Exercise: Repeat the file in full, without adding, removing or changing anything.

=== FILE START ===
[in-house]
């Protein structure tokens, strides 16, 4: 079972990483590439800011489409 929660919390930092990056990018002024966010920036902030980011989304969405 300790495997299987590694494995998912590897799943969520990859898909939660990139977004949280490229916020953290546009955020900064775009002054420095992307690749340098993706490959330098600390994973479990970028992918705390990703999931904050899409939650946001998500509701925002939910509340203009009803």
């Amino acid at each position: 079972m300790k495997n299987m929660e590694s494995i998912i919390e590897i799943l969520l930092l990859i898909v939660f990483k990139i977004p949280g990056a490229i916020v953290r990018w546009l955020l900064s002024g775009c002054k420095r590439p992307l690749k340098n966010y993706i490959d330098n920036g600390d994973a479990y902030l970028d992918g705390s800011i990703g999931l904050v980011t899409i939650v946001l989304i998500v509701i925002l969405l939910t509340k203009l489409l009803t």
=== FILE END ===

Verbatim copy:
[in-house]
């Protein structure tokens, strides 16, 4: 079972990483590439800011489409 929660919390930092990056990018002024966010920036902030980011989304969405 300790495997299987590694494995998912590897799943969520990859898909939660990139977004949280490229916020953290546009955020900064775009002054420095992307690749340098993706490959330098600390994973479990970028992918705390990703999931904050899409939650946001998500509701925002939910509340203009009803």
């Amino acid at each position: 079972m300790k495997n299987m929660e590694s494995i998912i919390e590897i799943l969520l930092l990859i898909v939660f990483k990139i977004p949280g990056a490229i916020v953290r990018w546009l955020l900064s002024g775009c002054k420095r590439p992307l690749k340098n966010y993706i490959d330098n920036g600390d994973a479990y902030l970028d992918g705390s800011i990703g999931l904050v980011t899409i939650v946001l989304i998500v509701i925002l969405l939910t509340k203009l489409l009803t």